HANFORD – If your crying child has an earache after you and your family walk out of the new Hanford Costco, there may eventually be a walk-in clinic you can go to just a few doors away.
Adventist Health wants to put a rural health clinic in the new shopping center.
Randy Dodd, vice president of business development for Adventist Health Central California, announced the health care network's intentions at a joint Hanford City Council/Hanford Planning Commission meeting Wednesday night.
Dodd requested, and received, a change in Hanford's proposed zoning ordinance update to allow for a health clinic in the shopping center, which is designated as a regional commercial zone.
Under current zoning, the clinic wouldn't be allowed at the location.
The proposed update hasn't been adopted yet. It still has to go through a public hearing process before it goes to the City Council for a final vote.
In an interview, Dodd called the Costco center "an important location for us."
Dodd said the center presents an opportunity for Adventist to put a new rural health clinic in the Hanford/Lemoore area.
Dodd said that the rural health clinic designation is important because it increases reimbursement rates, particularly for the increased number of Medi-Cal patients in the wake of the Affordable Care Act.
The landmark health care law expanded Medi-Cal eligibility in California.
Dodd said the number of Medi-Cal patients has increased 10 percent to 12 percent under the new law.
Dodd said that some of new Medi-Cal clients were formerly uninsured.
According to Dodd, a quirk in the way government officials determine what is or isn't an urban area has made it difficult to put a new rural clinic near Hanford and Lemoore.
Dodd said that officials add up the combined populations of Hanford, Lemoore and Armona. He said that has ended up classifying much of the area as urban, making it impossible to put a rural clinic there.
"It just took that whole area off the table for us," he said.
However, the Costco center is far enough to the east that it still qualifies as rural.
Dodd said Adventist has been looking for ways to increase access and convenience. He sees locating in a shopping center as a good way to do that.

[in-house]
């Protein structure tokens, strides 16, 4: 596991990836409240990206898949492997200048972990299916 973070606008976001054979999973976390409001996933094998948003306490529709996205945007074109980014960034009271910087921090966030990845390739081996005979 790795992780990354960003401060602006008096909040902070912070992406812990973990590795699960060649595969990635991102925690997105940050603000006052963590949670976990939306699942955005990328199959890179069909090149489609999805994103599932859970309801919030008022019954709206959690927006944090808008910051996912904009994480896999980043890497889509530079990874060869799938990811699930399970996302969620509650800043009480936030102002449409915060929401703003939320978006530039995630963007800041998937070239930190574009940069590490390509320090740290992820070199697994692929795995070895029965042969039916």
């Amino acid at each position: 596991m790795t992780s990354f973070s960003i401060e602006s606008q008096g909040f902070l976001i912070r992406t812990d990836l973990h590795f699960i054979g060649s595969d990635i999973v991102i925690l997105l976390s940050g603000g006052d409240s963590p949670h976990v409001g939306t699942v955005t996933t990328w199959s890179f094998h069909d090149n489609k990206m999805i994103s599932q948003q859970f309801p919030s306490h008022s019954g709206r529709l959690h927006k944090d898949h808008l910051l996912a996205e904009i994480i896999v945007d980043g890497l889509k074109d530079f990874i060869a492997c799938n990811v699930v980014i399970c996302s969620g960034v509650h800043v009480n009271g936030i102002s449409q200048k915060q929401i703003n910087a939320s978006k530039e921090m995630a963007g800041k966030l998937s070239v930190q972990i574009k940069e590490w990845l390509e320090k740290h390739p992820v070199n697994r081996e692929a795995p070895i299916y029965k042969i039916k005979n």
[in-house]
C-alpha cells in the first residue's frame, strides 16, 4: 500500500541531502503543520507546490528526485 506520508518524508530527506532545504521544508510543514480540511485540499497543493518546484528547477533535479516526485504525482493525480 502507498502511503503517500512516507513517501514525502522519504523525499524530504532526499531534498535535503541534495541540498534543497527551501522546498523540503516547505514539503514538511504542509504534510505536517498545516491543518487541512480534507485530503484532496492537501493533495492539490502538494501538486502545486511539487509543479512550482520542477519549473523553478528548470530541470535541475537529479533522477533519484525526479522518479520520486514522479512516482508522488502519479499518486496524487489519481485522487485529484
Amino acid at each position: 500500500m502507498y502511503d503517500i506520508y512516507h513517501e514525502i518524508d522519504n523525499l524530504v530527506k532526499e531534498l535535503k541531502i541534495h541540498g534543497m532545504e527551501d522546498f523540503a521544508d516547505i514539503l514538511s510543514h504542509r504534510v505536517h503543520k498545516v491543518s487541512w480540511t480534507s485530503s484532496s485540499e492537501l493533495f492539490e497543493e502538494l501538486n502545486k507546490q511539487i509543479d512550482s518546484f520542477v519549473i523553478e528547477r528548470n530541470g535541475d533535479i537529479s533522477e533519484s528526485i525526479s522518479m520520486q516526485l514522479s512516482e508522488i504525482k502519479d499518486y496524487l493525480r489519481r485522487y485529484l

"I think the key thing is Costco and the whole shopping center is going to attract a lot of people to that area," Dodd said. "It frees up our ability to serve this population."
Milton Teske, Kings County's public health officer, said that locating clinics in shopping centers is part of a nationwide trend to increase health care access and availability.
Teske said the idea is to keep people from putting off care until they are so badly off that they have to go the emergency room.
"This move to expanded outpatient care is really the way you avoid overburdening the more expensive inpatient care and emergency department care," Teske said. "It's really the wave of the future."
Teske also works as an emergency room doctor with Adventist Health.
Teske said the walk-in capacity wouldn't make the clinic a full-blown urgent care facility, but would still allow walk-in service for some kinds of health issues.
He mentioned a crying child with an earache who might need antibiotics immediately.
Teske said the clinic might have extra physicians on duty to see walk-in patients.
"There are many times where minor or not-so-minor things come up where you want the care right now," he said.
Dodd said the clinic would also offer traditional appointments made in advance with doctors.
Dodd said that Adventist would be moving forward with the clinic "as quickly as we can come to terms with it."
Rick Telegan, co-manager of Pinnacle Pointe LLC, the Fresno-based firm that owns the property at East Lacey Boulevard/Highway 43 where Costco is located, is on-board with the idea.
Telegan said it would increase access to care for residents living in east Hanford.
"We're going to try to accommodate it," Telegan said. "I'm not aware that there are any medical facilities currently located in the eastern half of the city of Hanford."